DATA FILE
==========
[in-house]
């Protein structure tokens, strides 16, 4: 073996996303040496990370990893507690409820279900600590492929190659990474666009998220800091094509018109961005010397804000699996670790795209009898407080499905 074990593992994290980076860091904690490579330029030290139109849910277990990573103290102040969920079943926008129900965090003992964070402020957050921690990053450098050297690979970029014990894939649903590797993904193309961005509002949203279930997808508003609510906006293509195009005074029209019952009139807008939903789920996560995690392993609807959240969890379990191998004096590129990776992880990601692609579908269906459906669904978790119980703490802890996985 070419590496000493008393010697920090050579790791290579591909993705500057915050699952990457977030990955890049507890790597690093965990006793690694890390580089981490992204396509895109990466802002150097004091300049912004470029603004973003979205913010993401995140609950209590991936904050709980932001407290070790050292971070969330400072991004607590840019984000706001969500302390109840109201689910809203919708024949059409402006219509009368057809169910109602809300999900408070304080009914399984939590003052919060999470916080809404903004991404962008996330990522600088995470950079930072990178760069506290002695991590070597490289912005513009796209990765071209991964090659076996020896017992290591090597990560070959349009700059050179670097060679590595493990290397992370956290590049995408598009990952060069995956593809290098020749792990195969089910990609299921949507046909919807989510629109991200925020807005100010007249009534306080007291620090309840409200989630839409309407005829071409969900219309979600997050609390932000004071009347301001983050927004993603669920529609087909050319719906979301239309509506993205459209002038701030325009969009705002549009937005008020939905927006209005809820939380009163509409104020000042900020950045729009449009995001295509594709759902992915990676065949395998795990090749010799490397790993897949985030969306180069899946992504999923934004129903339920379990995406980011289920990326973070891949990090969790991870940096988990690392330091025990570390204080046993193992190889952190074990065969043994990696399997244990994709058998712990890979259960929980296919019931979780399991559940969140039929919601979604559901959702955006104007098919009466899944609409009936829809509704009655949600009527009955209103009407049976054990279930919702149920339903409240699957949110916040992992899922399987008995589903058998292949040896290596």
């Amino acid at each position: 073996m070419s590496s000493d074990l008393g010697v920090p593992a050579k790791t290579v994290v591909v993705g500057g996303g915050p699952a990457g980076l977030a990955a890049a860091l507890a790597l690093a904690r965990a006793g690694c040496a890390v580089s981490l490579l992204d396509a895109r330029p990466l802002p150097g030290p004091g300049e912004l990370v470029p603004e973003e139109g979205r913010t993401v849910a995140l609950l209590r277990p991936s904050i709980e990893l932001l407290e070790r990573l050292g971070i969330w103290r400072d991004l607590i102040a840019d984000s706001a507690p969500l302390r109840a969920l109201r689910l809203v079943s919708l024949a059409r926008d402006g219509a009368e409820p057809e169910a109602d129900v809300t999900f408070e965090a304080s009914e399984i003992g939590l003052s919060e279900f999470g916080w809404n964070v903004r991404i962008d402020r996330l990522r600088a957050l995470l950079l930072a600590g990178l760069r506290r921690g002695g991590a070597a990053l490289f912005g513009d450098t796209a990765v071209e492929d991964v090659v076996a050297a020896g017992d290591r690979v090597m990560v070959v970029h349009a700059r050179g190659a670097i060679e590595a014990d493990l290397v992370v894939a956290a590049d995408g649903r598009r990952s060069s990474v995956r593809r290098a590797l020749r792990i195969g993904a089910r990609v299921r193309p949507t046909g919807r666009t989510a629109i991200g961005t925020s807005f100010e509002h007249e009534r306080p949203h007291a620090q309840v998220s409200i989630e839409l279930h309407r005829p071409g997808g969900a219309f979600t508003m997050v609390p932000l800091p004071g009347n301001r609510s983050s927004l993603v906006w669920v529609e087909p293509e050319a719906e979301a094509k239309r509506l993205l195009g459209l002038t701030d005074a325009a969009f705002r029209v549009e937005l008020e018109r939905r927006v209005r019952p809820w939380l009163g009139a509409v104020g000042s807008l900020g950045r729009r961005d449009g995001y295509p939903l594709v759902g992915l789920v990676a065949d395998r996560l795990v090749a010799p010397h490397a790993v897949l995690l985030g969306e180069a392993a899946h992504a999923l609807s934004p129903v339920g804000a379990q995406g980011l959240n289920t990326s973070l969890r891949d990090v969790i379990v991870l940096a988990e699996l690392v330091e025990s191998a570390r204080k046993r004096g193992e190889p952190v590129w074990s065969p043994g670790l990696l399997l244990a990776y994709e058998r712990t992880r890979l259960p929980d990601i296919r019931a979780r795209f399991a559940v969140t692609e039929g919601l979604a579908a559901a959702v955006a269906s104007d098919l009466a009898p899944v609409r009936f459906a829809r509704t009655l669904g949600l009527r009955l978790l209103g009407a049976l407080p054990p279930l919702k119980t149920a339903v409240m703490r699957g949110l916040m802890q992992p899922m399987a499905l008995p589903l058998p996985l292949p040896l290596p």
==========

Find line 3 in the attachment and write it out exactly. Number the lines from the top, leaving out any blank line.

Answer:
């Amino acid at each position: 073996m070419s590496s000493d074990l008393g010697v920090p593992a050579k790791t290579v994290v591909v993705g500057g996303g915050p699952a990457g980076l977030a990955a890049a860091l507890a790597l690093a904690r965990a006793g690694c040496a890390v580089s981490l490579l992204d396509a895109r330029p990466l802002p150097g030290p004091g300049e912004l990370v470029p603004e973003e139109g979205r913010t993401v849910a995140l609950l209590r277990p991936s904050i709980e990893l932001l407290e070790r990573l050292g971070i969330w103290r400072d991004l607590i102040a840019d984000s706001a507690p969500l302390r109840a969920l109201r689910l809203v079943s919708l024949a059409r926008d402006g219509a009368e409820p057809e169910a109602d129900v809300t999900f408070e965090a304080s009914e399984i003992g939590l003052s919060e279900f999470g916080w809404n964070v903004r991404i962008d402020r996330l990522r600088a957050l995470l950079l930072a600590g990178l760069r506290r921690g002695g991590a070597a990053l490289f912005g513009d450098t796209a990765v071209e492929d991964v090659v076996a050297a020896g017992d290591r690979v090597m990560v070959v970029h349009a700059r050179g190659a670097i060679e590595a014990d493990l290397v992370v894939a956290a590049d995408g649903r598009r990952s060069s990474v995956r593809r290098a590797l020749r792990i195969g993904a089910r990609v299921r193309p949507t046909g919807r666009t989510a629109i991200g961005t925020s807005f100010e509002h007249e009534r306080p949203h007291a620090q309840v998220s409200i989630e839409l279930h309407r005829p071409g997808g969900a219309f979600t508003m997050v609390p932000l800091p004071g009347n301001r609510s983050s927004l993603v906006w669920v529609e087909p293509e050319a719906e979301a094509k239309r509506l993205l195009g459209l002038t701030d005074a325009a969009f705002r029209v549009e937005l008020e018109r939905r927006v209005r019952p809820w939380l009163g009139a509409v104020g000042s807008l900020g950045r729009r961005d449009g995001y295509p939903l594709v759902g992915l789920v990676a065949d395998r996560l795990v090749a010799p010397h490397a790993v897949l995690l985030g969306e180069a392993a899946h992504a999923l609807s934004p129903v339920g804000a379990q995406g980011l959240n289920t990326s973070l969890r891949d990090v969790i379990v991870l940096a988990e699996l690392v330091e025990s191998a570390r204080k046993r004096g193992e190889p952190v590129w074990s065969p043994g670790l990696l399997l244990a990776y994709e058998r712990t992880r890979l259960p929980d990601i296919r019931a979780r795209f399991a559940v969140t692609e039929g919601l979604a579908a559901a959702v955006a269906s104007d098919l009466a009898p899944v609409r009936f459906a829809r509704t009655l669904g949600l009527r009955l978790l209103g009407a049976l407080p054990p279930l919702k119980t149920a339903v409240m703490r699957g949110l916040m802890q992992p899922m399987a499905l008995p589903l058998p996985l292949p040896l290596p």